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Hunstanton D Day veteran presented with top French military medal

PUBLISHED: 11:11 08 November 2017 | UPDATED: 14:03 08 November 2017

D-Day veteran Roland Worth (here pictured at the end of his service in 1947) has been awarded the legion D'Honneur. Picture: Ian Burt

D-Day veteran Roland Worth (here pictured at the end of his service in 1947) has been awarded the legion D'Honneur. Picture: Ian Burt

Archant 2017

At just 18-years-old, Roland Worth became a part of living history after he landed on the beaches of Normandy on D Day in 1944.

D-Day veteran Roland Worth has been awarded the legion D'Honneur. Picture: Ian Burt D-Day veteran Roland Worth has been awarded the legion D'Honneur. Picture: Ian Burt

Now 73 years later, Mr Worth has been awarded France’s highest military medal, the Legion d’honneur.

Mr Worth, 91, of Harry’s Way, Hunstanton, was only 17 when he joined the Royal Marines at the end of 1942.

On D Day, Mr Worth, who was serving as a signaller, landed on Gold Beach in the early morning watching many perish before his eyes.

“It was unnerving,” he said.

D-Day veteran Roland Worth has been awarded the legion D'Honneur. Picture: Ian Burt D-Day veteran Roland Worth has been awarded the legion D'Honneur. Picture: Ian Burt

“You didn’t know what you were going in for or if the enemy had good defence. There were hand grenades going off all over the place.”

The only vivid memories Mr Worth has is of the people he came across on his way inland.

Mr Worth added: “There was a little old lady and I told her to get behind the counter.

“I remember postcards on a rack and I said I’d pay for it later but I never did, I feel really guilty about that.

D-Day veteran Roland Worth (here pictured in 1942) has been awarded the legion D'Honneur. Picture: Ian Burt D-Day veteran Roland Worth (here pictured in 1942) has been awarded the legion D'Honneur. Picture: Ian Burt

“I think it may have been a baker’s shop, there were people milling all around.”

After leaving France, Mr Worth was sent to Liverpool to prepare for his next posting. After being measured for tropical gear he said he knew what he was in for.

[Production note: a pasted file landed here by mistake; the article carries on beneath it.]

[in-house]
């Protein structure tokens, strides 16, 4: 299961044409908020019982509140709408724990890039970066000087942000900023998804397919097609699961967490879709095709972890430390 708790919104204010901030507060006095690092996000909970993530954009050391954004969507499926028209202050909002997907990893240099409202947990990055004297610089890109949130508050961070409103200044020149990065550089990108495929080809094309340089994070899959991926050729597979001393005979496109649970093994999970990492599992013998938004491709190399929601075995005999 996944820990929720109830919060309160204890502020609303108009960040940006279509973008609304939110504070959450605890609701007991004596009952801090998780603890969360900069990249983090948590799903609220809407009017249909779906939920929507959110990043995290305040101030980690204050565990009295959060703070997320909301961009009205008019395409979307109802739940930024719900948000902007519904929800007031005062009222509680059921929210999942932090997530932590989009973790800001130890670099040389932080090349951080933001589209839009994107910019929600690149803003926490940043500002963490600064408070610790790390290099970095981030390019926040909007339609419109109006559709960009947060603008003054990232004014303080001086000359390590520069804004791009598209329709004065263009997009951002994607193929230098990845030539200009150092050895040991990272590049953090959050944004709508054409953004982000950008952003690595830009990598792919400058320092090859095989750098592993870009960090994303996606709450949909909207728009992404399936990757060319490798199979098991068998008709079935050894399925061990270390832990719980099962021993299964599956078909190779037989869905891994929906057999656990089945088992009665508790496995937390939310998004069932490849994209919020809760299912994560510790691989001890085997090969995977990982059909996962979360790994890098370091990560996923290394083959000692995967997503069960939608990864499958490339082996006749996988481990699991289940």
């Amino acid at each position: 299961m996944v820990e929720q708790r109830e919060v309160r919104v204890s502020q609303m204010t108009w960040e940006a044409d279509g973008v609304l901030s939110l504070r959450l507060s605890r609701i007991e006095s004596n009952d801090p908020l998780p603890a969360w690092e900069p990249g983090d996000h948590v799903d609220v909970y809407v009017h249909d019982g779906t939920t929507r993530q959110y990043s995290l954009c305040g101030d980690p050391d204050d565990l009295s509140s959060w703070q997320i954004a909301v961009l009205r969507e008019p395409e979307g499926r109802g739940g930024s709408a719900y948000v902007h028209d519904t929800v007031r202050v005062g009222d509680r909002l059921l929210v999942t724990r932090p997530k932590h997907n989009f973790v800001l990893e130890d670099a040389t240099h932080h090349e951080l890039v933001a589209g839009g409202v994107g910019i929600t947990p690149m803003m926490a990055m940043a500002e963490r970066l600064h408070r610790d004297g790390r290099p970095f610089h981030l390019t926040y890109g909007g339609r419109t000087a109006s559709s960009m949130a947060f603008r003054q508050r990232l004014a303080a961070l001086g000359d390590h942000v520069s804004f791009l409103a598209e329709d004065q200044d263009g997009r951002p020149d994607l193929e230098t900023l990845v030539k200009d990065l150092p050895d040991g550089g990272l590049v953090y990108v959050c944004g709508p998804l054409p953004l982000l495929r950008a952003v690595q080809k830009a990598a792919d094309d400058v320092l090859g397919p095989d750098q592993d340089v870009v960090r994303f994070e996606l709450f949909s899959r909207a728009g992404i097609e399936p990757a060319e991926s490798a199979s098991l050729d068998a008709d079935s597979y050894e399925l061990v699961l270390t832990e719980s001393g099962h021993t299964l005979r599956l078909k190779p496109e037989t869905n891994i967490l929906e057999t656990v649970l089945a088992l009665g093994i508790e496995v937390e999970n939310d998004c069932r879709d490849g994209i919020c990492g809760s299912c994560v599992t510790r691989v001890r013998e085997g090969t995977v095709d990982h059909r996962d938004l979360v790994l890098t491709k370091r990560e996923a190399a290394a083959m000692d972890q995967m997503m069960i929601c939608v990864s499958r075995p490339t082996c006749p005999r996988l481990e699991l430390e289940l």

“I came away from France in August and I was consigned to another deployment in the Far East, in early 1945,” he said.

“I travelled to places like Sumatra and the islands there - the Japanese were not inclined to surrender and were keeping hostages in the villages.”

After the war had ended, Mr Worth went back to working as a postman in Northampton, where he grew up, before eventually becoming the general secretary of the Post Office Unions Council in London.

D-Day veteran Roland Worth (here pictured in 1945) has been awarded the legion D'Honneur. Picture: Ian Burt D-Day veteran Roland Worth (here pictured in 1945) has been awarded the legion D'Honneur. Picture: Ian Burt

Following retirement in 1985, Mr Worth and his wife Jean moved to Hunstanton to live a peaceful life beside the sea.

He had only considered applying for the French Legion of Honour medal last year after colleagues of the Royal Marine Association encouraged him to do so.

Mr Worth will be wearing the medal on Remembrance Sunday along with his other service medals, including the Burma Star.

“Very few people get it, those that have lived through the battle have now since gone,” he added.

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